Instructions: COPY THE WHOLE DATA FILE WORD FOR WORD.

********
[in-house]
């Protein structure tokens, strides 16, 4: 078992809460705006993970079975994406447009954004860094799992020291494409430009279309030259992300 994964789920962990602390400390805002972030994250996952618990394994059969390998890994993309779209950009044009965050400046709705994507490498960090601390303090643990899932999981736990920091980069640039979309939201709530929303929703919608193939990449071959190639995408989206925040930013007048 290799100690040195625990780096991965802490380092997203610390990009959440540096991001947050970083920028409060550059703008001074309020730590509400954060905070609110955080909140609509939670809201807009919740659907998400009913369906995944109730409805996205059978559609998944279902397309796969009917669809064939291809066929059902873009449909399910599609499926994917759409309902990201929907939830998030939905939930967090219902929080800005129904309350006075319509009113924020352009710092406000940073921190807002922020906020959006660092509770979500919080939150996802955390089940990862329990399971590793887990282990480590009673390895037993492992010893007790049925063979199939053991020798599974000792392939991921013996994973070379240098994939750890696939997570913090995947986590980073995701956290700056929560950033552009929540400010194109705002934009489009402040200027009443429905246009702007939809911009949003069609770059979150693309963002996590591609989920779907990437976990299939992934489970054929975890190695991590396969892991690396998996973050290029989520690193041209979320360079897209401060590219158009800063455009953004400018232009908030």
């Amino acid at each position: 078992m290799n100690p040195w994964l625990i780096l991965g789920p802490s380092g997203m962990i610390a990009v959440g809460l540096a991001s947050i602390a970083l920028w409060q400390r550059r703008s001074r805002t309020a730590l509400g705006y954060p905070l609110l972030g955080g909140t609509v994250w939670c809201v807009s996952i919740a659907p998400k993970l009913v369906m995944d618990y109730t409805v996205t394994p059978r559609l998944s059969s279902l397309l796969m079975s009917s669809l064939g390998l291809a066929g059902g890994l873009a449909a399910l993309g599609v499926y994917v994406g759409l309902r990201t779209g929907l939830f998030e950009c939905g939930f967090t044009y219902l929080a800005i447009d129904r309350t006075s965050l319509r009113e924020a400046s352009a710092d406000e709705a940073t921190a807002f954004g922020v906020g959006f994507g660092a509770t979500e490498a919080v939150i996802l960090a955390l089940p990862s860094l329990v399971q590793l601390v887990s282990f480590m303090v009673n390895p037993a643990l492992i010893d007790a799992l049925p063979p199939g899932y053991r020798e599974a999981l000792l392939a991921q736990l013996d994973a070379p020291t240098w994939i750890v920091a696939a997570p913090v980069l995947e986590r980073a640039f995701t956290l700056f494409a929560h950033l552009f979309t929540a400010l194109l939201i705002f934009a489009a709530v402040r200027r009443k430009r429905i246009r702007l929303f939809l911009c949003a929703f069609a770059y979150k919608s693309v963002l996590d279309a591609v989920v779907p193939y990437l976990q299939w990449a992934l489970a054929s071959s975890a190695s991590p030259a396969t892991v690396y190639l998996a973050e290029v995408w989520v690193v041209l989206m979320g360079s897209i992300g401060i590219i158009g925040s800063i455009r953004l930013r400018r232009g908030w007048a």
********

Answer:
[in-house]
């Protein structure tokens, strides 16, 4: 078992809460705006993970079975994406447009954004860094799992020291494409430009279309030259992300 994964789920962990602390400390805002972030994250996952618990394994059969390998890994993309779209950009044009965050400046709705994507490498960090601390303090643990899932999981736990920091980069640039979309939201709530929303929703919608193939990449071959190639995408989206925040930013007048 290799100690040195625990780096991965802490380092997203610390990009959440540096991001947050970083920028409060550059703008001074309020730590509400954060905070609110955080909140609509939670809201807009919740659907998400009913369906995944109730409805996205059978559609998944279902397309796969009917669809064939291809066929059902873009449909399910599609499926994917759409309902990201929907939830998030939905939930967090219902929080800005129904309350006075319509009113924020352009710092406000940073921190807002922020906020959006660092509770979500919080939150996802955390089940990862329990399971590793887990282990480590009673390895037993492992010893007790049925063979199939053991020798599974000792392939991921013996994973070379240098994939750890696939997570913090995947986590980073995701956290700056929560950033552009929540400010194109705002934009489009402040200027009443429905246009702007939809911009949003069609770059979150693309963002996590591609989920779907990437976990299939992934489970054929975890190695991590396969892991690396998996973050290029989520690193041209979320360079897209401060590219158009800063455009953004400018232009908030």
């Amino acid at each position: 078992m290799n100690p040195w994964l625990i780096l991965g789920p802490s380092g997203m962990i610390a990009v959440g809460l540096a991001s947050i602390a970083l920028w409060q400390r550059r703008s001074r805002t309020a730590l509400g705006y954060p905070l609110l972030g955080g909140t609509v994250w939670c809201v807009s996952i919740a659907p998400k993970l009913v369906m995944d618990y109730t409805v996205t394994p059978r559609l998944s059969s279902l397309l796969m079975s009917s669809l064939g390998l291809a066929g059902g890994l873009a449909a399910l993309g599609v499926y994917v994406g759409l309902r990201t779209g929907l939830f998030e950009c939905g939930f967090t044009y219902l929080a800005i447009d129904r309350t006075s965050l319509r009113e924020a400046s352009a710092d406000e709705a940073t921190a807002f954004g922020v906020g959006f994507g660092a509770t979500e490498a919080v939150i996802l960090a955390l089940p990862s860094l329990v399971q590793l601390v887990s282990f480590m303090v009673n390895p037993a643990l492992i010893d007790a799992l049925p063979p199939g899932y053991r020798e599974a999981l000792l392939a991921q736990l013996d994973a070379p020291t240098w994939i750890v920091a696939a997570p913090v980069l995947e986590r980073a640039f995701t956290l700056f494409a929560h950033l552009f979309t929540a400010l194109l939201i705002f934009a489009a709530v402040r200027r009443k430009r429905i246009r702007l929303f939809l911009c949003a929703f069609a770059y979150k919608s693309v963002l996590d279309a591609v989920v779907p193939y990437l976990q299939w990449a992934l489970a054929s071959s975890a190695s991590p030259a396969t892991v690396y190639l998996a973050e290029v995408w989520v690193v041209l989206m979320g360079s897209i992300g401060i590219i158009g925040s800063i455009r953004l930013r400018r232009g908030w007048a």